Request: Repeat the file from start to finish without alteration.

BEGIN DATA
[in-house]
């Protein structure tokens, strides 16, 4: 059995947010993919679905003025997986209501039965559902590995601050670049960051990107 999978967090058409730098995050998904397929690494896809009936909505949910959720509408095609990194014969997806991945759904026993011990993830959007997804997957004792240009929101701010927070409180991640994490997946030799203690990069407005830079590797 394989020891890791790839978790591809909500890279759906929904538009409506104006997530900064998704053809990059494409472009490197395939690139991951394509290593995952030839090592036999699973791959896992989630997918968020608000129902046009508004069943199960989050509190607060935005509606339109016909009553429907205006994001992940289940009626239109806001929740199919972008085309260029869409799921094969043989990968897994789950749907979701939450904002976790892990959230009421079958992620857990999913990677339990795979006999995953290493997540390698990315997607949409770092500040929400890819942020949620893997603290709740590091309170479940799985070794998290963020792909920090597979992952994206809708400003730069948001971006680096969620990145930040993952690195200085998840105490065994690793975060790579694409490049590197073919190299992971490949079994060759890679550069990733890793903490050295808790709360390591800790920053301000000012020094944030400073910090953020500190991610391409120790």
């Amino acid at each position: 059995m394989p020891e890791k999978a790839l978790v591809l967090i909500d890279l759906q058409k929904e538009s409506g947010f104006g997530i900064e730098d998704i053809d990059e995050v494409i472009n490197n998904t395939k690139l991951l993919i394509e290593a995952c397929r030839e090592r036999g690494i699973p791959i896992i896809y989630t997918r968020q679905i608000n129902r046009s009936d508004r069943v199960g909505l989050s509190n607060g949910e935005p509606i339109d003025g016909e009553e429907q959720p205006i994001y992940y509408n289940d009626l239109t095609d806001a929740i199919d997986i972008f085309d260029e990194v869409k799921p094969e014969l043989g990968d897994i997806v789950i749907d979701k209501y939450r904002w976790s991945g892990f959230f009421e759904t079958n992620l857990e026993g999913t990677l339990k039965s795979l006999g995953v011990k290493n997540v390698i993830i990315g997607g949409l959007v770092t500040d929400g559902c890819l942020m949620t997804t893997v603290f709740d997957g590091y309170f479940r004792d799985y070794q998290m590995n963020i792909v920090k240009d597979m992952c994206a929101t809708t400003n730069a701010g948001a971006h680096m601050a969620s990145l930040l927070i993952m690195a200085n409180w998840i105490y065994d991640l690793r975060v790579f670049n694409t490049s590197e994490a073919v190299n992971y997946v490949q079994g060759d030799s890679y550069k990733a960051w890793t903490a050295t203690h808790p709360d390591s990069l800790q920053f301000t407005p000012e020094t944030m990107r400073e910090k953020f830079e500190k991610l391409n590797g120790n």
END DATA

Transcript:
[in-house]
């Protein structure tokens, strides 16, 4: 059995947010993919679905003025997986209501039965559902590995601050670049960051990107 999978967090058409730098995050998904397929690494896809009936909505949910959720509408095609990194014969997806991945759904026993011990993830959007997804997957004792240009929101701010927070409180991640994490997946030799203690990069407005830079590797 394989020891890791790839978790591809909500890279759906929904538009409506104006997530900064998704053809990059494409472009490197395939690139991951394509290593995952030839090592036999699973791959896992989630997918968020608000129902046009508004069943199960989050509190607060935005509606339109016909009553429907205006994001992940289940009626239109806001929740199919972008085309260029869409799921094969043989990968897994789950749907979701939450904002976790892990959230009421079958992620857990999913990677339990795979006999995953290493997540390698990315997607949409770092500040929400890819942020949620893997603290709740590091309170479940799985070794998290963020792909920090597979992952994206809708400003730069948001971006680096969620990145930040993952690195200085998840105490065994690793975060790579694409490049590197073919190299992971490949079994060759890679550069990733890793903490050295808790709360390591800790920053301000000012020094944030400073910090953020500190991610391409120790």
């Amino acid at each position: 059995m394989p020891e890791k999978a790839l978790v591809l967090i909500d890279l759906q058409k929904e538009s409506g947010f104006g997530i900064e730098d998704i053809d990059e995050v494409i472009n490197n998904t395939k690139l991951l993919i394509e290593a995952c397929r030839e090592r036999g690494i699973p791959i896992i896809y989630t997918r968020q679905i608000n129902r046009s009936d508004r069943v199960g909505l989050s509190n607060g949910e935005p509606i339109d003025g016909e009553e429907q959720p205006i994001y992940y509408n289940d009626l239109t095609d806001a929740i199919d997986i972008f085309d260029e990194v869409k799921p094969e014969l043989g990968d897994i997806v789950i749907d979701k209501y939450r904002w976790s991945g892990f959230f009421e759904t079958n992620l857990e026993g999913t990677l339990k039965s795979l006999g995953v011990k290493n997540v390698i993830i990315g997607g949409l959007v770092t500040d929400g559902c890819l942020m949620t997804t893997v603290f709740d997957g590091y309170f479940r004792d799985y070794q998290m590995n963020i792909v920090k240009d597979m992952c994206a929101t809708t400003n730069a701010g948001a971006h680096m601050a969620s990145l930040l927070i993952m690195a200085n409180w998840i105490y065994d991640l690793r975060v790579f670049n694409t490049s590197e994490a073919v190299n992971y997946v490949q079994g060759d030799s890679y550069k990733a960051w890793t903490a050295t203690h808790p709360d390591s990069l800790q920053f301000t407005p000012e020094t944030m990107r400073e910090k953020f830079e500190k991610l391409n590797g120790n």